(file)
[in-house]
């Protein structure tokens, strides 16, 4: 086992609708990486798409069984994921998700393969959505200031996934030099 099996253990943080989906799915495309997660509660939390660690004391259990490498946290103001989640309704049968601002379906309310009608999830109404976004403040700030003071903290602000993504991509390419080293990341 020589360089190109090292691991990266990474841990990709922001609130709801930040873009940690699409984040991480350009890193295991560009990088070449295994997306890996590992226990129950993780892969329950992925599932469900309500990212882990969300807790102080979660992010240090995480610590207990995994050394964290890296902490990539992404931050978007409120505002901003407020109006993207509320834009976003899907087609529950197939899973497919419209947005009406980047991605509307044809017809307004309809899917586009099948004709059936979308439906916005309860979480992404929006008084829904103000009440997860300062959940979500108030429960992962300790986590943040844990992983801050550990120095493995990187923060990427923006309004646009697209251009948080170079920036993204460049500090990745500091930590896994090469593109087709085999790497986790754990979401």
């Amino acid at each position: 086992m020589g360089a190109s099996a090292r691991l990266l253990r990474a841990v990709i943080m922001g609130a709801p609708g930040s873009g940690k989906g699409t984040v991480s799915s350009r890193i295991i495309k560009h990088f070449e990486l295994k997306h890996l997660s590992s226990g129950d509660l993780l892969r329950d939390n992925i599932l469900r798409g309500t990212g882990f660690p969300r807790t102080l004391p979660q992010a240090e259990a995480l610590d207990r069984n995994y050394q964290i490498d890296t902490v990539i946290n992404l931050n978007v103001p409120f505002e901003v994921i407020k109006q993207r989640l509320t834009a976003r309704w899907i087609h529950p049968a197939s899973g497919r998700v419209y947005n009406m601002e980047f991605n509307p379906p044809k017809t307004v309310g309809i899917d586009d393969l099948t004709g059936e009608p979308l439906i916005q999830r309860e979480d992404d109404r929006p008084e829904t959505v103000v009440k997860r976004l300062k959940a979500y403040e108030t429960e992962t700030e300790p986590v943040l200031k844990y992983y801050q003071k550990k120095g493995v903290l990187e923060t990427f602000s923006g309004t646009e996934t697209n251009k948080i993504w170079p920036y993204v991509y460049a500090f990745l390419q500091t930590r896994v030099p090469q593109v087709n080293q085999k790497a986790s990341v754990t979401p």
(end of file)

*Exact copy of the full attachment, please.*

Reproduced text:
[in-house]
């Protein structure tokens, strides 16, 4: 086992609708990486798409069984994921998700393969959505200031996934030099 099996253990943080989906799915495309997660509660939390660690004391259990490498946290103001989640309704049968601002379906309310009608999830109404976004403040700030003071903290602000993504991509390419080293990341 020589360089190109090292691991990266990474841990990709922001609130709801930040873009940690699409984040991480350009890193295991560009990088070449295994997306890996590992226990129950993780892969329950992925599932469900309500990212882990969300807790102080979660992010240090995480610590207990995994050394964290890296902490990539992404931050978007409120505002901003407020109006993207509320834009976003899907087609529950197939899973497919419209947005009406980047991605509307044809017809307004309809899917586009099948004709059936979308439906916005309860979480992404929006008084829904103000009440997860300062959940979500108030429960992962300790986590943040844990992983801050550990120095493995990187923060990427923006309004646009697209251009948080170079920036993204460049500090990745500091930590896994090469593109087709085999790497986790754990979401």
């Amino acid at each position: 086992m020589g360089a190109s099996a090292r691991l990266l253990r990474a841990v990709i943080m922001g609130a709801p609708g930040s873009g940690k989906g699409t984040v991480s799915s350009r890193i295991i495309k560009h990088f070449e990486l295994k997306h890996l997660s590992s226990g129950d509660l993780l892969r329950d939390n992925i599932l469900r798409g309500t990212g882990f660690p969300r807790t102080l004391p979660q992010a240090e259990a995480l610590d207990r069984n995994y050394q964290i490498d890296t902490v990539i946290n992404l931050n978007v103001p409120f505002e901003v994921i407020k109006q993207r989640l509320t834009a976003r309704w899907i087609h529950p049968a197939s899973g497919r998700v419209y947005n009406m601002e980047f991605n509307p379906p044809k017809t307004v309310g309809i899917d586009d393969l099948t004709g059936e009608p979308l439906i916005q999830r309860e979480d992404d109404r929006p008084e829904t959505v103000v009440k997860r976004l300062k959940a979500y403040e108030t429960e992962t700030e300790p986590v943040l200031k844990y992983y801050q003071k550990k120095g493995v903290l990187e923060t990427f602000s923006g309004t646009e996934t697209n251009k948080i993504w170079p920036y993204v991509y460049a500090f990745l390419q500091t930590r896994v030099p090469q593109v087709n080293q085999k790497a986790s990341v754990t979401p």